Daily Archives: July 16, 2018

Dear Senator Blunt

Dear Senator Blunt,

Hi.  It’s me again.

Do you even care about the damage that this so-called President of the United States is doing to the world order, to progressive democracy, to social institutions, to diplomacy, to the party that you claim to represent?

You are now so complicit in the damage that you must have a hard time sleeping at night.

Let me quote and paraphrase The Atlantic (which I’m betting is not your favorite magazine) —

I am old enough to remember Lyndon Johnson and Richard Nixon telling lies on TV, about Vietnam in both cases, and Watergate for Nixon. I remember the travails and deceptions of Bill Clinton, and of George W. Bush in the buildup to the disastrous Iraq War.

But never before have I seen an American president consistently, repeatedly, publicly, and shockingly advance the interests of another country over those of his own government and people.

Trump manifestly cannot help himself. This is who he is.

Those who could do something are the 51 Republican senators and 236 Republican representatives who have the power to hold hearings, issue subpoenas, pass resolutions of censure, guarantee the integrity of Robert Mueller’s investigation, condemn the past Russian election interference, shore up protections against the next assault, and in general defend their country rather than the damaged and defective man who is now its president.

For 18 months, members of this party have averted their eyes from Trump, rather than disturb the Trump elements among their constituency or disrupt the party’s agenda on tax cuts and the Supreme Court. You already bear responsibility for what Trump has done to his office.

But with every hour that elapses after this shocking performance in Helsinki without Republicans doing anything, the more deeply you are stained by this dark moment in American leadership.

When are you going to step up?

Dr. Jeffrey Carter

Euro18: observations

I journal daily (sometimes almost hourly) when I travel abroad.

And reviewing my travel journals is a delightful way to recall experiences, feelings, observations from my travels over the last 24+ years to four different continents.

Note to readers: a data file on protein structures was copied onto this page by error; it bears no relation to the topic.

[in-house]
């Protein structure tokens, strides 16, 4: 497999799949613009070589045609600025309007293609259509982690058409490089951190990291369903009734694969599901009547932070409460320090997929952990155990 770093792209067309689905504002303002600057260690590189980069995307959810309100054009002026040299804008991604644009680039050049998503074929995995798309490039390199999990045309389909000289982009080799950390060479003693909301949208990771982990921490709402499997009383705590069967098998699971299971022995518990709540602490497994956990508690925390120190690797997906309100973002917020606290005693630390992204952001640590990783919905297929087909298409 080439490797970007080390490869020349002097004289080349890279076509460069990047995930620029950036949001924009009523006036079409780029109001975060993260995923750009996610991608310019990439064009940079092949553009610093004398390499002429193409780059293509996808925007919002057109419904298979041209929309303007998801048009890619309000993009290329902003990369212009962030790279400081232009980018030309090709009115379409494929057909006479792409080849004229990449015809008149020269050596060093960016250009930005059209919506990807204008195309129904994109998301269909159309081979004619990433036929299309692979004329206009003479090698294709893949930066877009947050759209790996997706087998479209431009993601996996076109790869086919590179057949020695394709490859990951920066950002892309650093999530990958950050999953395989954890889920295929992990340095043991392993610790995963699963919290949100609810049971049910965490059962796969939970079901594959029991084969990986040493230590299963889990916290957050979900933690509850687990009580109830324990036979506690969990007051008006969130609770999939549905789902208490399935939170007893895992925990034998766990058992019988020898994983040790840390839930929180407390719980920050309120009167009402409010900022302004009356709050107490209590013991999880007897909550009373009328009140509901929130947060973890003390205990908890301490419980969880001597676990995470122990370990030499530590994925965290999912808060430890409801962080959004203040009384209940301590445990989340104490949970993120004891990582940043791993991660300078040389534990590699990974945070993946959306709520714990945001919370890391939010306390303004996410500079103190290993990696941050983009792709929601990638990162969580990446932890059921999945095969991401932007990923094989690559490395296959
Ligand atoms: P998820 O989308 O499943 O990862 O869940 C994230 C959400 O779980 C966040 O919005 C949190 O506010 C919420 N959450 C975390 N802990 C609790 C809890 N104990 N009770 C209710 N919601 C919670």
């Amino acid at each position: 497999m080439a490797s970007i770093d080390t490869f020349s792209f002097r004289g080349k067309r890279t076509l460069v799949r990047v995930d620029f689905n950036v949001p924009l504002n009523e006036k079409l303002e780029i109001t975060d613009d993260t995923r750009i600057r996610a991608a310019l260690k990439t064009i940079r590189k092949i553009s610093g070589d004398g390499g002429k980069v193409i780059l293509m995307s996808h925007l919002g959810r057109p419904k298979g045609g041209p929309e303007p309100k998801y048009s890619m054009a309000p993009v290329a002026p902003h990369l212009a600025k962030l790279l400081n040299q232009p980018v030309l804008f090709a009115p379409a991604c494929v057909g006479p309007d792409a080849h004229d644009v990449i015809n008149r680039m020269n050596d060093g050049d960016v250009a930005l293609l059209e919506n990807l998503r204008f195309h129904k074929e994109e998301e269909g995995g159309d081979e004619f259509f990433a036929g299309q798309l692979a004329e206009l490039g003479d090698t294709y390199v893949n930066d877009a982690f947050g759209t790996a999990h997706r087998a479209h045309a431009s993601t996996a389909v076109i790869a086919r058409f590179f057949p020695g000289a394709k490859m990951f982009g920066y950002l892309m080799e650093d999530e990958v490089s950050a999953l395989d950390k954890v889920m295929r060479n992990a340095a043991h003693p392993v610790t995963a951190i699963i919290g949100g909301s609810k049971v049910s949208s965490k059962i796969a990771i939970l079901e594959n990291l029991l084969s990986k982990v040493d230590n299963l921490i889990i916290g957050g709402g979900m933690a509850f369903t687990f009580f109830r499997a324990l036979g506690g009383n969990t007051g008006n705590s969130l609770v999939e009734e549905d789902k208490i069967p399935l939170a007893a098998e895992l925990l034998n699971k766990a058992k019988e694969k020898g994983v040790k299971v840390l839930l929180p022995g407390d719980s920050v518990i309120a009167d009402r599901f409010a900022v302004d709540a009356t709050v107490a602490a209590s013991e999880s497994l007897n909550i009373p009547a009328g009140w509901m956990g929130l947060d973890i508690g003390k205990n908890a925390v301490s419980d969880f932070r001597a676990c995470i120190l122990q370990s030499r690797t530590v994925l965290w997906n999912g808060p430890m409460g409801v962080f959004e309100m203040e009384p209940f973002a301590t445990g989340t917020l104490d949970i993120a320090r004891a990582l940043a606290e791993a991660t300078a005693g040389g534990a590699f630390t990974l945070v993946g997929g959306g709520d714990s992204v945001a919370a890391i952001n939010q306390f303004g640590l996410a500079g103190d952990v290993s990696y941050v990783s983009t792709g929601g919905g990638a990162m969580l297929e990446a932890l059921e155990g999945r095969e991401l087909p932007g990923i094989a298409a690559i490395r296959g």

This excursion has brought me some new observations, so reminders, and some stories. I’ve shared a couple of the latter already.  (And also.)

Here are some observations . . . .

My flat in Vienna has no garbage disposal.  I’m having to recall what to do with dinner dandruff!

A very kind Swedish kid was watching videos all the way from Newark to Stockholm.  He draped his hoodie across the side of his seat to that his video screen would not interfere with my fitful attempts at sleep.

How easily people switch between languages in Europe!  So many people are multi-lingual!

In Stockholm, whilst watching FIFA World Cup soccer in the executive lounge at the Hilton: the lounge attendant keeps walking into the room, watching a minute of the game, throwing up his hands in disgust at failed goal approaches, and walking out with a sigh.

My schoolboy German is coming along, and apparently people think I’m local at times, so successful is the accent.  But I’m finding English to be more prevalent than I remember from ten years ago.

The EU is fraying.  Voices of illiberalism are gaining strength. Flames of fear are being fanned by right-wing demagogues who then propose they are the solution to the problem they maintain is present, even though emperical evidence does not support their claims.  Even the young Austrian chancellor, Sebastian Kurz, is calling for hardening of the open borders that have been a key element of the European experiment.